Following drought improvement across parts of Texas during the late winter and early spring, a drier pattern returned during April. Although no dry signals are apparent among the seasonal precipitation tools, a lack of rainfall during April into early May (typically a wet time of year) across south-central Texas combined with enhanced odds for above normal temperatures from May-July supports persistence and development across south- central Texas. Persistence is also forecast across west Texas due to expected abnormal warmth in the May-July outlook. Odds for improvement increase across northwest Texas due to a favorable pattern for beneficial rainfall during early-to-mid May. Enhanced odds for above median precipitation are forecast in the CPC 6-10 day outlook, valid from May 8-12, across northwest Texas. Forecast confidence for Texas is moderate.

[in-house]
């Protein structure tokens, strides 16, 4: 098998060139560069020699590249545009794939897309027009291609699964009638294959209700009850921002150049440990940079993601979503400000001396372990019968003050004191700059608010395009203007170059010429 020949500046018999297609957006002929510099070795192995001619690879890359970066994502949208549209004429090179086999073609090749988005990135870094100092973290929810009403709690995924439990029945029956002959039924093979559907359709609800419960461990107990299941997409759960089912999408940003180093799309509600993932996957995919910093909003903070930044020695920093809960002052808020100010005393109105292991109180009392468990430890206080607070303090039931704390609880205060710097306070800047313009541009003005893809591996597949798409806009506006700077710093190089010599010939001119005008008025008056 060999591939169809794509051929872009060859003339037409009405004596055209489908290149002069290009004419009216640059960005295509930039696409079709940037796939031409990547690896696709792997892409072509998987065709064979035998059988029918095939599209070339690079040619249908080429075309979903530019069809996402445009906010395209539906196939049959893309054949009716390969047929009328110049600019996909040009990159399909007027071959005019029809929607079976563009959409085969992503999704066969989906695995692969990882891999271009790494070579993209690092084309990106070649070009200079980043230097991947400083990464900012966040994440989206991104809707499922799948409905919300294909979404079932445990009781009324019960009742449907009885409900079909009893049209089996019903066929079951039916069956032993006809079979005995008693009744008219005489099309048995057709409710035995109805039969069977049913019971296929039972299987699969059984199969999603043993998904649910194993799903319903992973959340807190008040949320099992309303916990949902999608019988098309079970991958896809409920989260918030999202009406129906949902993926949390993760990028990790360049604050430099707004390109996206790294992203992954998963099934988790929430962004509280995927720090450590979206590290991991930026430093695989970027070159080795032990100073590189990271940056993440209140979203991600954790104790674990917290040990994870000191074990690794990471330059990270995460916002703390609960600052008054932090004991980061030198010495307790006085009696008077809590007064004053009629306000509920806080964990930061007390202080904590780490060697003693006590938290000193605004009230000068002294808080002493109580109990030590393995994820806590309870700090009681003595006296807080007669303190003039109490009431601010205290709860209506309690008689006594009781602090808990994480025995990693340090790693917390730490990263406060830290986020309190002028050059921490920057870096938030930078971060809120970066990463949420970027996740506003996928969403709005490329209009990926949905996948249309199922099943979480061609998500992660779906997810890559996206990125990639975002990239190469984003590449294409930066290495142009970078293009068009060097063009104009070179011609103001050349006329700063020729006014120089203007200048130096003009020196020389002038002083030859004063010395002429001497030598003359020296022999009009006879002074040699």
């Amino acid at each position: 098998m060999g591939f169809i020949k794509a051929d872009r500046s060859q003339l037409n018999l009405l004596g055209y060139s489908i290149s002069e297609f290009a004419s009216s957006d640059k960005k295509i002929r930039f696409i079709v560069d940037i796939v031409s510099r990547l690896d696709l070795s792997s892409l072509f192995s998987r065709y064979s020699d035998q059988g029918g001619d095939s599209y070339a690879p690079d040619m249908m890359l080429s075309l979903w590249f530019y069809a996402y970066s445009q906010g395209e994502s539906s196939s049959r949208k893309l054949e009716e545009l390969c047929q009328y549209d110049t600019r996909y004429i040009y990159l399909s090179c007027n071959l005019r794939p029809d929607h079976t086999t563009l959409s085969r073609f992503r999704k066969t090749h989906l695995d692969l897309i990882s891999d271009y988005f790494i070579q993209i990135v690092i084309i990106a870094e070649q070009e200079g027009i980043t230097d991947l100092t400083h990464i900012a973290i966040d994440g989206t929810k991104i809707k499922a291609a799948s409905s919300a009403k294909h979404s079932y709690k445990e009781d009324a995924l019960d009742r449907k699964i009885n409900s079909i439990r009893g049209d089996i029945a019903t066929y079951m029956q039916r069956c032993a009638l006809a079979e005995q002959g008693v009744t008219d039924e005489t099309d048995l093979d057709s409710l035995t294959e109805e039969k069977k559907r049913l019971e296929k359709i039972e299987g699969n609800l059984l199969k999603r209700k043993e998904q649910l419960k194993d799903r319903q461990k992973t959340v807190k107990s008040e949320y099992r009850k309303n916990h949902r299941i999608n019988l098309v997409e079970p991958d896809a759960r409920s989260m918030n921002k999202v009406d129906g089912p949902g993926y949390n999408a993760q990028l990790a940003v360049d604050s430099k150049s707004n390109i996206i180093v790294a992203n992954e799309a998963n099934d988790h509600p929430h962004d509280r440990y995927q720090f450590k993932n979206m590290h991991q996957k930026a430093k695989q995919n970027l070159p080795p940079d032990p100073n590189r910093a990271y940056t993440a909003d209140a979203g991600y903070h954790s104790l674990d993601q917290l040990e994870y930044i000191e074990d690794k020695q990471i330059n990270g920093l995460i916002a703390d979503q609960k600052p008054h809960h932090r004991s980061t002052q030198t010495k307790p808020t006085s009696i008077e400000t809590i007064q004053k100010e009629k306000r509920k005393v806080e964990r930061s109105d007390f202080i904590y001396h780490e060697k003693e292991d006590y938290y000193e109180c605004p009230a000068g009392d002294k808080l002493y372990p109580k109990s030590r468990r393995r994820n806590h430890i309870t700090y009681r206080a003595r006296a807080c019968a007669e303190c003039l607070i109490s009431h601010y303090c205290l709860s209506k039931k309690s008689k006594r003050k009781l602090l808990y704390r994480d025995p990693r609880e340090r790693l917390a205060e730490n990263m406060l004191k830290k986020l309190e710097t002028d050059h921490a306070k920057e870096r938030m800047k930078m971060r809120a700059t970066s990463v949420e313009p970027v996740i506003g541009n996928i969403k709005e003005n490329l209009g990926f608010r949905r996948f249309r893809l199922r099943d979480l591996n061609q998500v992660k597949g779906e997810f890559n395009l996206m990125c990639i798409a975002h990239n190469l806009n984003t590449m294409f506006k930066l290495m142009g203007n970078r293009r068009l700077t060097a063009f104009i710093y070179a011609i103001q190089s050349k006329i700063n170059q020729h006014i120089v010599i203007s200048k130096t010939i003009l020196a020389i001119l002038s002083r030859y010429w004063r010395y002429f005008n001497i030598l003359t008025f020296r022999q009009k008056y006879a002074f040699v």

Hawaii is transitioning into its drier time of the year and thus persistence can be expected. Although not designated on the USDO map, a small area of some improvement may occur along the Kona slopes. Forecast confidence in Hawaii is moderate.

SOURCE: National Weather Service

To contact the reporter on this story: Stephen Rose in Washington at kmckeaney@bloomberg.net

To contact the editor responsible for this story: Marco Babic at mbabic@bloomberg.net